(As it turned out, she did technically arrive in Minneapolis before her connecting flight left.  By four minutes.  Then they took another 30 minutes to find her gate checked luggage (they had to go back and looked in the cargo hold twice), by which time her connecting flight was up and just about to land in Rochester without her on it.)

The End of the Novel

I polished off Chapters 30 and 31 in the past couple of days.  According to my rough outline, Chapter 34 is the end.  No more after that.  At least for the first draft, then it’s on to editing time where I already know I’m cutting three or four chapters and adding in probably six or seven more.  Ah, the glamour of the writing life, will it never cease?

A Book Review

I almost forgot to mention – my review of Matthew Hughes (no relation) book, Template went up on Adventures in Sci-Fi Publishing.  I like Hughes.  He’s got a great name and he’s a fantastic author.  I was lucky enough to get an advance copy of the book and plowed through it in about a weekend.

Progress in a Backwards Sense

Productivity – I be thy name.

Articles, a book review, and most importantly – Chapters 26, 27, and 28 of Genie Memories.  Chapter 29 is started and I should have it finished Thursday or Friday night.  After that, there are only two, maybe three more chapters until the entire book is finished.

Once that’s done, it’s a week off before I start digging into revisions.  I’ll try to get that done in a month, two at most.  Need to keep it tight.  That doesn’t mean I’m not doing revisions now.  I had an idea earlier today for changes to Chapter 1.  Given the importance of starting any book, I’m sure it’ll change ten more times but I liked the idea and had to put it into writing.

Lacking anything else blog worthy, I thought some of you might enjoy it as well.  Comments and what not are more than welcome.

Genie Memories

Chapter One

Killing Barry was not going to be easy.  He was a Genie, after all.

Set aside the genetic mutations that gave him inhuman strength and a nigh indestructible body.  Forget years of crime and before that, crime fighting.  Barry  was a Genie.  Whatever Nature or Man had granted him, he had gifts that I could only dream of.

The blip replays were fond of the target range footage.  Barry, standing in the center of a gleaming halo, laughing off all but the most powerful rifle round.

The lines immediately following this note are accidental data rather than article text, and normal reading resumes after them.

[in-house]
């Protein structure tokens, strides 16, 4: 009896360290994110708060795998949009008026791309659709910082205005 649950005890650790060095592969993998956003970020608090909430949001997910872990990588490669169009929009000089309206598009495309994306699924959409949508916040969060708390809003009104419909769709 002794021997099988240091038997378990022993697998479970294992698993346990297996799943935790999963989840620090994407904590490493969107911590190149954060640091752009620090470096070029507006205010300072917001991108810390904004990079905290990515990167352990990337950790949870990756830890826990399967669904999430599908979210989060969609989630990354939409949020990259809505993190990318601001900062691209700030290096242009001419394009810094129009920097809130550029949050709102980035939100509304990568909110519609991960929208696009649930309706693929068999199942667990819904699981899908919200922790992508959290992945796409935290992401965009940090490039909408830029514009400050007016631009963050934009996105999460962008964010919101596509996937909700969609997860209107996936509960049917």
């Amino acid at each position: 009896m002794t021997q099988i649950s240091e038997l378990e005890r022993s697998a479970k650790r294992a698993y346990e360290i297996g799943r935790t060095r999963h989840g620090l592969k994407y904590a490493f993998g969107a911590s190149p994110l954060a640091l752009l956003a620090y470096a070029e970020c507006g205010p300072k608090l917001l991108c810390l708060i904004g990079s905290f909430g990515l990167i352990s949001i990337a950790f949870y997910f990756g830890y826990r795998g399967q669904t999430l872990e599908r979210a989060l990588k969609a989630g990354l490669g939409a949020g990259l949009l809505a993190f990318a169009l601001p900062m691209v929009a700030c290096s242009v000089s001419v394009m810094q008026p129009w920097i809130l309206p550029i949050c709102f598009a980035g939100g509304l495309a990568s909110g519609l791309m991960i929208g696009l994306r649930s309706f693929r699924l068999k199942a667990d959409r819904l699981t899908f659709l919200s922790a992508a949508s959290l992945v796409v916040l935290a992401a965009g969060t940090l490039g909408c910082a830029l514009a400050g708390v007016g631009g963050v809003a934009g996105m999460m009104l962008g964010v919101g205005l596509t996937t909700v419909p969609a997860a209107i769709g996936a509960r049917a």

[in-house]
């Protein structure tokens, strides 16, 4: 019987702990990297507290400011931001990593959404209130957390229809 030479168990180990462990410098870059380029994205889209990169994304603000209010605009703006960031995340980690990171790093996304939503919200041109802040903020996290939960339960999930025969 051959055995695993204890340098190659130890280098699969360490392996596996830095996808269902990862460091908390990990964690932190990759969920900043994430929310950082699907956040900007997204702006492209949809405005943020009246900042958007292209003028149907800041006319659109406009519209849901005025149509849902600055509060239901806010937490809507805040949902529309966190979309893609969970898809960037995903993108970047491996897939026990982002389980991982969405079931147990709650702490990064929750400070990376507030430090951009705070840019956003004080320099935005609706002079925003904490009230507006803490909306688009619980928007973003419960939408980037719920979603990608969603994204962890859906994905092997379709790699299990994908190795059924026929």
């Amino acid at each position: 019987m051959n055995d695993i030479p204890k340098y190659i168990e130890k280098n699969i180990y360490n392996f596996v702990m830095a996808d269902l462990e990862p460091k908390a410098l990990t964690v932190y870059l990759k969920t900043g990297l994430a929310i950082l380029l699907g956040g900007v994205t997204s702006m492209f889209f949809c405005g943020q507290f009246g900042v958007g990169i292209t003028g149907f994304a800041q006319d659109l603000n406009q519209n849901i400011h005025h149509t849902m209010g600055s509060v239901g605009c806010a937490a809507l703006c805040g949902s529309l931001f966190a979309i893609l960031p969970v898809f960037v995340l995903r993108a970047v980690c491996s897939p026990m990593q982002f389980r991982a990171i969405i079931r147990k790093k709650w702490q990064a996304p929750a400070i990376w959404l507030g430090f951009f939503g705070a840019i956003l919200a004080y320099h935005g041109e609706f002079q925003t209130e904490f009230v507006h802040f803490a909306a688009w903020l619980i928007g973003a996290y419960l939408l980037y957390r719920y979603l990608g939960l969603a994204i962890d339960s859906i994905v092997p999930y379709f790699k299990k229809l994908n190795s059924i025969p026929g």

I reached down and pulled the spark plug on the generator.  The old diesel sputtered and shook, rattling the patio as it died.  The web of full spectrum lights draped over the hunting lodge flickered a few times before going out, the bayou swallowed in darkness.  A pale sliver of moon, hidden behind clouds, was all that remained.

“God damnit.  Piece of discounted garbage.”

Barry’s voice carried from inside the lodge.  I couldn’t see anything but I could hear movement.  He tripped over something and thudded to the ground, letting out a string of curses.

I stepped back and flexed my hand around the grip of my Morgan-Colt 10mm, raised the pistol to point at the door.  I tried to image the cold sweat beading down my back came from the mist left behind by the late November rain.  I wasn’t fooling anyone, least of all myself.

The other Genies hadn’t made this any easier.

The Bachelor Diaries – Day 3

Editors Note – While Steph is in Sweden, Matt is left alone to fend for himself.  Now we shall take a look into Day 3 of his Bachelor Diaries.


It has proven difficult for this non-foodie to cook for himself after years of being married to a foodie.  In normal situations I would have sustained myself using prepared meals or restaurant food.  However, I am determined to fend for myself.

My first attempt at a ‘real dinner’ was to cook a chicken in the oven.  I succeeded in this yet learned a number of valuable lessons :

  1. The feathers should be removed prior to cooking as, contrary to my belief, they do not add any flavor to the finished product.
  2. Chickens become very upset when you try to stuff them into an oven.  Fortunately, we had an abundant supply of band-aids.

I took an easier route this afternoon and had a bowl of Cookie Crisp for a snack.  Only I didn’t buy the cereal, I made chocolate chip cookies and put some in a bowl.  And being lactose intolerant, I did not put in milk.  So … in spirit, I ate a bowl of Cookie Crisp.  It was good.

Social Interactions

I feel that I am losing my social skills.

For instance, Monday evening I went to visit our friend Jim where he too expressed similar concerns about interacting with other people.  After mutual greetings, we proceeded to attack one another for the next hour in the guise of ‘Self-Defense Class’.  I kicked him in the face.  He punched me in the mouth.  We parted hoping that this practice will allow us to better interact with others.

In an effort to counter these fading skills, I wander the house talking to myself.  I make certain that most of the statements are inaccurate or ludicrous.  I then almost immediately correct myself, albeit in a slightly higher pitched voice.  This helps keep me grounded.

On occasion, I do allow myself to be correct.  I am rationing this, however, lest the euphoria go to my head.

The Cat

Sensing the absence of the dominant humanoid life form, the Cat has wasted no time in exerting his position in the household structure.  He has succeeded in this.  I am feeding him whenever he demands, grooming him nightly, and even cleaning his litter box.

I hope by continuing this he will allow me to sleep in the bed instead of on the couch.

The Dog

Also noticing the female’s absences, the Dog is doubling his efforts to fill the gap.  This involves scratching at the door every hour on the hour.  Twice between the hours of midnight and four a.m.